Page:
Pros:  Lots of issues are dealt with here–divorce, having a gay parent, body image, and middle school friendships.  Julie Murphy (author of Dumplin’ and other young adult novels) handles it with a light touch and plenty of humor.  Sure to be a popular choice for older elementary and middle school readers.

Cons:  Maybe I have read too many girls-coming-of-age middle school novels this year (or in my life), but I felt like I had seen so much of this before: the loyal boy best friend, the former best friend turned mean girl, the divorced parents who are trying their best.  It’s a cute story, but I was hoping for something a bit less formulaic from such a best-selling author.  It got starred reviews in four different journals, though, so maybe I am just getting jaded.

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Each Tiny Spark by Pablo Cartaya

Published by Kokila

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Summary:  Seventh-grader Emilia has a lot going on in her life.  Her mom leaves for a business trip the same day that her father returns from his latest overseas deployment.  Emilia depends on her mom for help managing her ADHD, and finds school challenging on her own. Her dad doesn’t seem to want to talk about why he never answered the 30 videos she sent him when he was away, and the only way they seem able to connect is working at her grandmother’s auto repair shop.  Abuela is well-meaning, but overbearing, and she and Emilia don’t often see eye-to-eye.  On top of this, there’s the usual middle school stuff, with shifting friendships and challenging teachers.  Emilia gets caught up in a social studies project that opens her eyes to racism and immigration issues in her town, and sometimes puts her at odds with her classmates.  Ultimately, Emilia finds that most of the changes are positive, as she learns to advocate for herself and get what she needs, both at home and at school. 336 pages; grades 4-7.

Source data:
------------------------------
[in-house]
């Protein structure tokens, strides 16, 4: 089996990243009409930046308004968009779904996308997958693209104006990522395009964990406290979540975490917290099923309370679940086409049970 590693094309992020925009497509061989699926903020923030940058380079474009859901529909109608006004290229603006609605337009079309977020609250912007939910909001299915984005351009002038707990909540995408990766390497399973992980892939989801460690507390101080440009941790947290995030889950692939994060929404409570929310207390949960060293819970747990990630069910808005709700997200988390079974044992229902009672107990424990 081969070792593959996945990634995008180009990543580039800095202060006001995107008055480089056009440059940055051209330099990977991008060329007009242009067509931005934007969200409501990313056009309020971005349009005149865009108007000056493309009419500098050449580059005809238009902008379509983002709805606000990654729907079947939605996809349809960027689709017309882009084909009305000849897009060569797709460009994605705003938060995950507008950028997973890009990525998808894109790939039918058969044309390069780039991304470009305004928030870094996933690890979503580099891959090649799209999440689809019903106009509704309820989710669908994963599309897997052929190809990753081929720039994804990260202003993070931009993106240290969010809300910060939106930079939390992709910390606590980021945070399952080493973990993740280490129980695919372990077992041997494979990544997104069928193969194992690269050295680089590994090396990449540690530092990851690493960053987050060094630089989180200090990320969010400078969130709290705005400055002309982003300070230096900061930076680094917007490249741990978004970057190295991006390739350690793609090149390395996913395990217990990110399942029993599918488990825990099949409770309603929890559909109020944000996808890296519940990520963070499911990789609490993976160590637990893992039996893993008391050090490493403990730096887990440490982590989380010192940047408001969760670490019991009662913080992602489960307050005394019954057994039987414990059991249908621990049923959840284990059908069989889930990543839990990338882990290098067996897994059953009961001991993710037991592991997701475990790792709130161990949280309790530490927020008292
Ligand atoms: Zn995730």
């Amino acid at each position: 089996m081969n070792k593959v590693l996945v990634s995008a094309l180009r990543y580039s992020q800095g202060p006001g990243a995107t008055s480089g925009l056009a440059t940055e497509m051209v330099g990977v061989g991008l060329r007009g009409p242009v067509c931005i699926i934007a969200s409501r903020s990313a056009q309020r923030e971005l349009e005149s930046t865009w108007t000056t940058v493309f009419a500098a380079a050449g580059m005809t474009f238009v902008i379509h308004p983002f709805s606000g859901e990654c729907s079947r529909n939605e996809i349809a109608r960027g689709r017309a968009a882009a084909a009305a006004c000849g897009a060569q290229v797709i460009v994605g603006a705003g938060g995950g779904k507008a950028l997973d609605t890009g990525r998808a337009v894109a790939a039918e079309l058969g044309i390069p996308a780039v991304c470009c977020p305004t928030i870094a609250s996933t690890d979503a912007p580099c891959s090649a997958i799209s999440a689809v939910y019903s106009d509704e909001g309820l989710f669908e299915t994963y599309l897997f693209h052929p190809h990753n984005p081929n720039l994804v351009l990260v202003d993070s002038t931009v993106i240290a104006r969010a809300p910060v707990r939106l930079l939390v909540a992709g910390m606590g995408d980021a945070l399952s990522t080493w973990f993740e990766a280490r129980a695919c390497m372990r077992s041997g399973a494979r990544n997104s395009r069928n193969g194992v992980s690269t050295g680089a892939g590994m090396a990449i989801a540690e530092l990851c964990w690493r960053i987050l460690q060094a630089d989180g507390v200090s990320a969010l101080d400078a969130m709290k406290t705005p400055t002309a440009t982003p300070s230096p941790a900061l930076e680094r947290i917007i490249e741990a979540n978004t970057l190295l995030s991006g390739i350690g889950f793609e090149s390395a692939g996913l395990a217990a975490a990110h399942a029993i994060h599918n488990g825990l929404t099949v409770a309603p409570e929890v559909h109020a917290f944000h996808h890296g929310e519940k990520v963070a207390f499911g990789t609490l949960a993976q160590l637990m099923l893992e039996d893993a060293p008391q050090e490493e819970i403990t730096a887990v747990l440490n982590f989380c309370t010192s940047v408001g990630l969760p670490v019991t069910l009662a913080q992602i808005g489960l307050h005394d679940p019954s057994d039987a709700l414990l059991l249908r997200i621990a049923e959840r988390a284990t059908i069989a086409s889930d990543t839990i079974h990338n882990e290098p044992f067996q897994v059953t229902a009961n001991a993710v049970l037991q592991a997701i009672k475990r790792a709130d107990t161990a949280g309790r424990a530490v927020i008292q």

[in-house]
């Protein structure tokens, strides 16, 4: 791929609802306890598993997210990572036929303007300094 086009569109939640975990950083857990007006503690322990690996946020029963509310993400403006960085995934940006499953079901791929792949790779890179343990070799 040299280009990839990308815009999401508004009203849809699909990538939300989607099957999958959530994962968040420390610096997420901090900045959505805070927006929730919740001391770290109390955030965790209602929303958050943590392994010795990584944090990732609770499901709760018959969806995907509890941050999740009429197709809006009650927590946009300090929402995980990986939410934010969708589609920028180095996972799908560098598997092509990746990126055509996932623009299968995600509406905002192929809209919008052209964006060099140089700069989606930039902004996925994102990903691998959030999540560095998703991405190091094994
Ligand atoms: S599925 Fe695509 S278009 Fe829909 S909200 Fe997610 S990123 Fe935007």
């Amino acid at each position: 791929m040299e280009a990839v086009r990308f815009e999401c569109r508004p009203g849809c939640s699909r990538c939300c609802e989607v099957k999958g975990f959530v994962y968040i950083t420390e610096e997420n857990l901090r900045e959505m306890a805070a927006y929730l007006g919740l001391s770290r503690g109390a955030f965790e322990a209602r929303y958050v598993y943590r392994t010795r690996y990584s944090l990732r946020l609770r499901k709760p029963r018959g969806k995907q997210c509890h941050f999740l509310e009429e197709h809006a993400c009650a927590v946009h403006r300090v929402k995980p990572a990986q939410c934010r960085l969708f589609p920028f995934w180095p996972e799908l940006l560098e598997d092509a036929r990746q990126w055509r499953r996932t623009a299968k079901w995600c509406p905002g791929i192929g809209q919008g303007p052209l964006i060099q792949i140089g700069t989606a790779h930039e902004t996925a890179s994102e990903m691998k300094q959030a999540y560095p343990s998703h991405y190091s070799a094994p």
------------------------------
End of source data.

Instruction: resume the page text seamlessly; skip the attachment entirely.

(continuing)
Pros:  I’ve been procrastinating reading this book for awhile now, and am so glad I finally got around to it.  Emila is an awesome narrator, and the author deftly handles a number of important issues that many readers will connect with.  He narrated the audiobook I listened to, which seemed strange at first, since the narrator is a girl, but he did a remarkably good job with the many different voices.

Cons:  Although I’ve been reviewing my high-school Spanish with Duolingo lessons lately, I still couldn’t catch all of Abuela’s conversation, and it wasn’t always 100% translated.

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Allies by Alan Gratz

Published by Scholastic

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Summary:  16-year-old Dee Carpenter isn’t quite sure what he’s doing landing on Omaha Beach at the start of D-Day.  As the events of the day unfold, he has many narrow escapes and crosses paths with a wide variety of characters from Canada, France, Algeria, Germany, and, of course, the United States.  The reader gradually learns about Dee’s early life and the events that brought him to D-Day–events that could easily have led him to be fighting for the other side. Although Dee is the main character, others get a few chapters so that readers get to know quite a few characters in depth before they all meet up on the evening of June 6.  Includes a 14-page author’s note that gives additional information on many different aspects of D-Day and World War II that are touched upon in the story. 336 pages; grades 5-8.

Pros:  This is sure to be popular with middle school readers, with non-stop action and narrow escapes starting almost immediately.  I liked the inclusion of some strong female characters.  The fact that Dee is 16 and the two main girls are 11 and 13 makes it relatable to kids.